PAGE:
Mark Patrick Hederman
Columba Press, $26.95, 194 pp.
In Underground Cathedrals, Mark Patrick Hederman, OSB, abbot of Limerick’s Glenstal Abbey, has written a brave and timely book. His focus is on the still-unfolding collapse of Irish Catholicism, the one ecclesiastical establishment in Western Europe whose dominance and influence seemed so firmly founded that the Gates of Hell—and then some—would not prevail against it.
To use Yeats’s oft-quoted lines, “All changed, changed utterly: / A terrible beauty is born.” In the case of Ireland, the change—the almost simultaneous discrediting of the country’s religious and financial establishments, Catholic Lion and Celtic Tiger, old god and new—seems likely to give birth to consequences more terrible than beautiful.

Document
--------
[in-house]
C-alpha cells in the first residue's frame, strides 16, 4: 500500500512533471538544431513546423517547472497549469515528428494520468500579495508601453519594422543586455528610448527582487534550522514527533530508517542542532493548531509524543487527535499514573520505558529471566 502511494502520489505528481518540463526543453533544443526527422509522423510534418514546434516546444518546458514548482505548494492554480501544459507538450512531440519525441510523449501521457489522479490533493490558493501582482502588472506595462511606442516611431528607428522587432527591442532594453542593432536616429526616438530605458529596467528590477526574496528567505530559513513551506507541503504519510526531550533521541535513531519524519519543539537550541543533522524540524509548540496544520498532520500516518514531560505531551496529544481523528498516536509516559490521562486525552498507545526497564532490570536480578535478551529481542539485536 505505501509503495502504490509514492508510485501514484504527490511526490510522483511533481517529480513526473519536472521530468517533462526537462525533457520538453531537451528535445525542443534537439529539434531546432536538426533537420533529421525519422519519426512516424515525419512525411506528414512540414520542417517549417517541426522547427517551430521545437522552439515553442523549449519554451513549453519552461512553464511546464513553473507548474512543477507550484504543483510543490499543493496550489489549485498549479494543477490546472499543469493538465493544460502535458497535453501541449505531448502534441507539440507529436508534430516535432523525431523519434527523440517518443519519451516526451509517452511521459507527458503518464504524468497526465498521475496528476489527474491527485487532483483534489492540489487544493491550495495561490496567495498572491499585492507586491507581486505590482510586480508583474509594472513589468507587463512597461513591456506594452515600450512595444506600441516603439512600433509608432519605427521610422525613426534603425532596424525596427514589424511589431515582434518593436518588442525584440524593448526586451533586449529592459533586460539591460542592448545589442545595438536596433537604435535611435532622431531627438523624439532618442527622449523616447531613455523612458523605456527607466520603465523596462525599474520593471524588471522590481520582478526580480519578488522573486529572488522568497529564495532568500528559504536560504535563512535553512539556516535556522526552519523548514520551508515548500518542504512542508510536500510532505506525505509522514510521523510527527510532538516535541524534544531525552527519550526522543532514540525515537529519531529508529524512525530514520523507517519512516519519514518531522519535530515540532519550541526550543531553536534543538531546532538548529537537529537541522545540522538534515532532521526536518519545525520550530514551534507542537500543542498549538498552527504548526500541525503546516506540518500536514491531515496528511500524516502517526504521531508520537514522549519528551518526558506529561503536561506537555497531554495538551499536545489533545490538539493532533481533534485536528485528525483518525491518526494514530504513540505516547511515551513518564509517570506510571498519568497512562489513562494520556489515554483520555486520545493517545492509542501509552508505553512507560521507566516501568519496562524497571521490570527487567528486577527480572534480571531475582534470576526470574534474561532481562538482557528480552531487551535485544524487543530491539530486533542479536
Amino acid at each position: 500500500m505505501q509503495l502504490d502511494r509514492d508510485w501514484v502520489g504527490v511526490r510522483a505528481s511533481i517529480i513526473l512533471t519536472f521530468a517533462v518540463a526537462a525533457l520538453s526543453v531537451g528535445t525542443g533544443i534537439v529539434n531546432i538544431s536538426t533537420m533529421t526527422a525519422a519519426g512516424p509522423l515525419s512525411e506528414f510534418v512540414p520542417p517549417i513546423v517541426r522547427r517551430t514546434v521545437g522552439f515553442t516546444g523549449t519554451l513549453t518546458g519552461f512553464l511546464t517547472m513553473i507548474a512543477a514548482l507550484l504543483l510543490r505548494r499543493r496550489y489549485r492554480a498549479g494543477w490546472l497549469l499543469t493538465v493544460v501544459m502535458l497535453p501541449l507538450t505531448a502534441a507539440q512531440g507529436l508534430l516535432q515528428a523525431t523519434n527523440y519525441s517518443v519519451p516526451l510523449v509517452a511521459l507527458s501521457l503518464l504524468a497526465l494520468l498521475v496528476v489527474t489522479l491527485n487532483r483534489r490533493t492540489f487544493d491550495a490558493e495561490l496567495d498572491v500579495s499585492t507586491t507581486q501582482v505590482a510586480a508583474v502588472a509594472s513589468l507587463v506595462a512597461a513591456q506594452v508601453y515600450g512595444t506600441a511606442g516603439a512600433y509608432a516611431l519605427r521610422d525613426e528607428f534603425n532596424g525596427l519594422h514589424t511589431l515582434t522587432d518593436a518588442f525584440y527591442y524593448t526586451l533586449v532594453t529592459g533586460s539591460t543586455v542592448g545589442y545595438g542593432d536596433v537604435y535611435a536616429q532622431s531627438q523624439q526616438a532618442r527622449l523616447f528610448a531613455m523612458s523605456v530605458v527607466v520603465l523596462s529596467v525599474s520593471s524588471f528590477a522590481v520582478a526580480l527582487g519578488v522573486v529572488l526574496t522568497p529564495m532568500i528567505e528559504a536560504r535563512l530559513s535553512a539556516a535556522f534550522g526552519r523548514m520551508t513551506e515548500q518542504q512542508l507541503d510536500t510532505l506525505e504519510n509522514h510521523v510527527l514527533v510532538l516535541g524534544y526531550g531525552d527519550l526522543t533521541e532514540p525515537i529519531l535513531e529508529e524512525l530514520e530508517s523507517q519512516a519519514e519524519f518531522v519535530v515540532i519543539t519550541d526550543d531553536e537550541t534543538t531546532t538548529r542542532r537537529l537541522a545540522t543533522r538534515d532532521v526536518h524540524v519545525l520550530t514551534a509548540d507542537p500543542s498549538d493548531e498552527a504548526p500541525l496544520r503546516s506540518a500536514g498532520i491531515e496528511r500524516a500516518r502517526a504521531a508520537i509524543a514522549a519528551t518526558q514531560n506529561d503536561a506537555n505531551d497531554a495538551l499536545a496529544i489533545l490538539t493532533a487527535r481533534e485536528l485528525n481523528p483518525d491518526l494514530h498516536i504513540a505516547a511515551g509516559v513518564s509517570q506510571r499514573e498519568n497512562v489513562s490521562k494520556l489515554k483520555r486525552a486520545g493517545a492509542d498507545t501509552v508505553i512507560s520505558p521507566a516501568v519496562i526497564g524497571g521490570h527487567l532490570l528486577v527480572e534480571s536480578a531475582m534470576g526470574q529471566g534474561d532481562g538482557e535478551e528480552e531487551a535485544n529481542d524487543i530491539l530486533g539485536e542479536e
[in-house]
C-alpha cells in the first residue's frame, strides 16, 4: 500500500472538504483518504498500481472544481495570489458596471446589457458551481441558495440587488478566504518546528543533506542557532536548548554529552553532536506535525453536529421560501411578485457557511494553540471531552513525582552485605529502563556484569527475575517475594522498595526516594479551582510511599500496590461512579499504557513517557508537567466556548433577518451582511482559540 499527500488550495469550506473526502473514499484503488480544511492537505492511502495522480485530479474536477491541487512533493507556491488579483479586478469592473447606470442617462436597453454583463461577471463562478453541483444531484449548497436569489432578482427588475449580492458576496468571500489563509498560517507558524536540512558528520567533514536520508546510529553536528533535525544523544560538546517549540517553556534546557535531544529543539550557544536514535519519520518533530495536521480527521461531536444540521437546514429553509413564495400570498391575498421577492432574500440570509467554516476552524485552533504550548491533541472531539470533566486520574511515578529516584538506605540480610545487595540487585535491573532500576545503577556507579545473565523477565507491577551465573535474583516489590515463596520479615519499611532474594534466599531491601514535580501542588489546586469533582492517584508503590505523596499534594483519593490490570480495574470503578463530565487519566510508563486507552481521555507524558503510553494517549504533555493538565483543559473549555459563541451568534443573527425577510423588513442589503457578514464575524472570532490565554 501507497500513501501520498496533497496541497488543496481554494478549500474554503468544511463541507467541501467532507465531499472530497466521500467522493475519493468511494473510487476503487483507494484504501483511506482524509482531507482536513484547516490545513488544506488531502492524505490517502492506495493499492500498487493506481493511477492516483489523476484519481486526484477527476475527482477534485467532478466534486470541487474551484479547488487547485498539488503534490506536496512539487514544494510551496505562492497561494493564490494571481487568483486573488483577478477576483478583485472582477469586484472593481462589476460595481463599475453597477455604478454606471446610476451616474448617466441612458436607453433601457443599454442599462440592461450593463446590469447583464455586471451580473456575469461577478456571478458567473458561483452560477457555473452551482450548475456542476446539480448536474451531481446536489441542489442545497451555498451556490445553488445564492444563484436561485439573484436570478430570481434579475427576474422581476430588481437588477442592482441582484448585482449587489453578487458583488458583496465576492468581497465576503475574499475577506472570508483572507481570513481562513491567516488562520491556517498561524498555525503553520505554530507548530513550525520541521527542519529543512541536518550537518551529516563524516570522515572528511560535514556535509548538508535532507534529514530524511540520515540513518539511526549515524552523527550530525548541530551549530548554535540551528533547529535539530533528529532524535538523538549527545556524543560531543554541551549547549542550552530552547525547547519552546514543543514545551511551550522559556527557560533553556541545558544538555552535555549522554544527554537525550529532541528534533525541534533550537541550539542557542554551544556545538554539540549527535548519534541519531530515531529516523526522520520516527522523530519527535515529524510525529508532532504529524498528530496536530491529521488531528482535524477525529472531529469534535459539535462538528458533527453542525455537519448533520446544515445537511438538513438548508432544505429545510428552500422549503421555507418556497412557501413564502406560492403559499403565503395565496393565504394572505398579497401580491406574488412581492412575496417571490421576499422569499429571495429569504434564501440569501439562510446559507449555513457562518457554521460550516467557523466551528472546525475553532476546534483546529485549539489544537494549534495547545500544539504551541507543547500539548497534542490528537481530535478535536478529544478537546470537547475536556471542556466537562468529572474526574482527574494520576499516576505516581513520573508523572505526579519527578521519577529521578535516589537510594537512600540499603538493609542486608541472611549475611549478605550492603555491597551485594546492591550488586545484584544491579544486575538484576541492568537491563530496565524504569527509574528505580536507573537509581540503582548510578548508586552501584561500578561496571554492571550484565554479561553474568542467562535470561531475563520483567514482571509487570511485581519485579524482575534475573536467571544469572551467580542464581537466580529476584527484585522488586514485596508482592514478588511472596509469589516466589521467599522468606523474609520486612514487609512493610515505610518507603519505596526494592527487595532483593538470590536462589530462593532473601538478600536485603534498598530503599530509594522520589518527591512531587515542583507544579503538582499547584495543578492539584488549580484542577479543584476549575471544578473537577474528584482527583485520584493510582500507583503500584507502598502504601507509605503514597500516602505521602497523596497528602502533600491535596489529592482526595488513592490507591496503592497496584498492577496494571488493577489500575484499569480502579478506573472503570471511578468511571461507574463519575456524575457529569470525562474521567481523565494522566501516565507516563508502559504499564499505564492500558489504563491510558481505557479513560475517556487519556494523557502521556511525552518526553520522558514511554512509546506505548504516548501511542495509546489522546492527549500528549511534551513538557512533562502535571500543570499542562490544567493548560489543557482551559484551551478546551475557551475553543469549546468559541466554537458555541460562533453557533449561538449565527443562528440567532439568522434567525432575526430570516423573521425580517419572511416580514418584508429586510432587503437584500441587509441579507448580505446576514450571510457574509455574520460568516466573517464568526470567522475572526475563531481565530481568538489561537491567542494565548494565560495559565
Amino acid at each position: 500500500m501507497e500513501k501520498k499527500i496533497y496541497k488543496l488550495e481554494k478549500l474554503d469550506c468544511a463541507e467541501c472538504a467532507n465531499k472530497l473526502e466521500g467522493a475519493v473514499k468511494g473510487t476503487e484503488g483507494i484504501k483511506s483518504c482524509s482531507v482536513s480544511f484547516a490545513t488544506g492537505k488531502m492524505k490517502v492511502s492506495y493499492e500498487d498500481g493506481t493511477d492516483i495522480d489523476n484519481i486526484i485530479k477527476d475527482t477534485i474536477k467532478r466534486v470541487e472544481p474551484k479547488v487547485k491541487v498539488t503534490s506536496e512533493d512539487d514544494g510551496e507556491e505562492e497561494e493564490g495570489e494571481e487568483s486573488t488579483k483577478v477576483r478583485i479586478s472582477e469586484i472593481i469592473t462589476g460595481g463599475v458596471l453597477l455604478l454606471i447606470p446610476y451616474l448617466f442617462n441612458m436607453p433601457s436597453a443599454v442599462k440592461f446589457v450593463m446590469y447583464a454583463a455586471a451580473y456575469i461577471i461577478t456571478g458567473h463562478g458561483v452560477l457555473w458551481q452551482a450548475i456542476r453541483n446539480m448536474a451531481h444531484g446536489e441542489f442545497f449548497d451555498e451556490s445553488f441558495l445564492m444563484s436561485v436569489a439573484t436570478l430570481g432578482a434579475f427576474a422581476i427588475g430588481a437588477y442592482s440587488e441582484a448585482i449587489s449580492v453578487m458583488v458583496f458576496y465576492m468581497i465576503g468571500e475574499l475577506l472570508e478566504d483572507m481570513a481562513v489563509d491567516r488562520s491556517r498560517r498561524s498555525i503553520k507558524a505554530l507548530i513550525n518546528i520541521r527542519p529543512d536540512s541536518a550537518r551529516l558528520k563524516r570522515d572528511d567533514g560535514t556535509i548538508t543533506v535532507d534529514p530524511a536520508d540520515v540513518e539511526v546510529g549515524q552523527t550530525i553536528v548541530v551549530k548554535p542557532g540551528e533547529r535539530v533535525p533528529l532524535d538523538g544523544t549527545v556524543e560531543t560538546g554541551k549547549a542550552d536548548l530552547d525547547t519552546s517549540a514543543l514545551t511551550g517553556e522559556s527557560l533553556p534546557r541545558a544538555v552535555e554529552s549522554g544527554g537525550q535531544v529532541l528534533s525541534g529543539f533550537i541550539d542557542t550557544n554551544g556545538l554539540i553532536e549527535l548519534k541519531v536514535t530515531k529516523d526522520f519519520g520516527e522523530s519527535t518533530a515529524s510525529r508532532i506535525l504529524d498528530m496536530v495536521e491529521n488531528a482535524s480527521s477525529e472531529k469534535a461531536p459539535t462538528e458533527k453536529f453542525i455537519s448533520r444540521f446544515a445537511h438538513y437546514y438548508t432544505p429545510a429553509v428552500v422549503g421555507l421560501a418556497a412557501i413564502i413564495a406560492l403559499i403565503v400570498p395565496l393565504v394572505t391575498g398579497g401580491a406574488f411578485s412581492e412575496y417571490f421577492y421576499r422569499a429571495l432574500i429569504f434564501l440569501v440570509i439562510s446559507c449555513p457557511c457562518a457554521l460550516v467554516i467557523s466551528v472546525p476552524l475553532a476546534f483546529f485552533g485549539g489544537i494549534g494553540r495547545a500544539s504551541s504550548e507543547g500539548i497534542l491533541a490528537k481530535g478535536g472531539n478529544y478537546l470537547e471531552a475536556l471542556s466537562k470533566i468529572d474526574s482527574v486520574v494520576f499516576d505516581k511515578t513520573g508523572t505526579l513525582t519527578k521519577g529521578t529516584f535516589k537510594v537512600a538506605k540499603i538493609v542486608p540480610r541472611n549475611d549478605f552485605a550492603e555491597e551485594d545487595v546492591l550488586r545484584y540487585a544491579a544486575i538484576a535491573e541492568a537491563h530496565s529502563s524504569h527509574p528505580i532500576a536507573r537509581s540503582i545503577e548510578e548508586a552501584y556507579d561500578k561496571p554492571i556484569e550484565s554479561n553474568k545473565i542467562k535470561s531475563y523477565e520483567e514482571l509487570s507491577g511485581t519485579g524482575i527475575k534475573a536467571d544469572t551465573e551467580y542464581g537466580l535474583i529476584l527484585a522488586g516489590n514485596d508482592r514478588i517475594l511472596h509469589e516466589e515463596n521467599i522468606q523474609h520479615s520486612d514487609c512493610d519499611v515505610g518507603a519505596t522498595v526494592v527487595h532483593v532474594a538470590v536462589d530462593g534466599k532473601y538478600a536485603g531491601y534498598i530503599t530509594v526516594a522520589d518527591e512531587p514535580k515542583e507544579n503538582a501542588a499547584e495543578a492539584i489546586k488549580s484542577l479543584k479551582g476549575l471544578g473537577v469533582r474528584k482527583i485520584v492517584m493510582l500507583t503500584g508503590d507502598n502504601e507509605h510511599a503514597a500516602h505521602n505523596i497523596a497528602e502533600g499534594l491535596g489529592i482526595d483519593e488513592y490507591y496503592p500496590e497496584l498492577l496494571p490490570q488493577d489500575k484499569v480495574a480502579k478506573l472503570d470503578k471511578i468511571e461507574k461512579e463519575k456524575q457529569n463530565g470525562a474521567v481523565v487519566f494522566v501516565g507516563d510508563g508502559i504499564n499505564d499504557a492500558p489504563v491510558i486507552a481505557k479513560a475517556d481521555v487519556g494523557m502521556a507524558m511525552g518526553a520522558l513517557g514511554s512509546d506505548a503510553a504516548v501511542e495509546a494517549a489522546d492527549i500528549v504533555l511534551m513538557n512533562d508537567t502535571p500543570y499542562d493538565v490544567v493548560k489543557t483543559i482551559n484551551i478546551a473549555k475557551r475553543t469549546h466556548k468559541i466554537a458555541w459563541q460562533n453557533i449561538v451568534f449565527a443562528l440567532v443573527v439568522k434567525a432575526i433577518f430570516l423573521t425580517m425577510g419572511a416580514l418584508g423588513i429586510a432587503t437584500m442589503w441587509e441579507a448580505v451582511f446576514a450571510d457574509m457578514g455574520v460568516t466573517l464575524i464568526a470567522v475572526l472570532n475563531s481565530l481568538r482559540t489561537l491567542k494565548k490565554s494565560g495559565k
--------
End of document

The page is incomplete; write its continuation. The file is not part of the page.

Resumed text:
Hederman makes no attempt to downplay the horrific revelations of abuse made public by the Ryan and Murphy reports. Widening his lens to take in the universal church and its history, he casts a cold eye on the church’s suspicion (at best) of women and sexuality, attitudes sanctioned and supported by the blatantly misogynistic writings of (among others) Augustine and Aquinas. At the same time, he acknowledges the complex relationship between Irish state and Irish church, leaving no doubt that, if church was ready to use state to its ends, state was quite content to do the same with church. Citing the Magdalen asylums established to keep prostitutes under regimes intended more for punishment and humiliation than rehabilitation, Hederman underlines...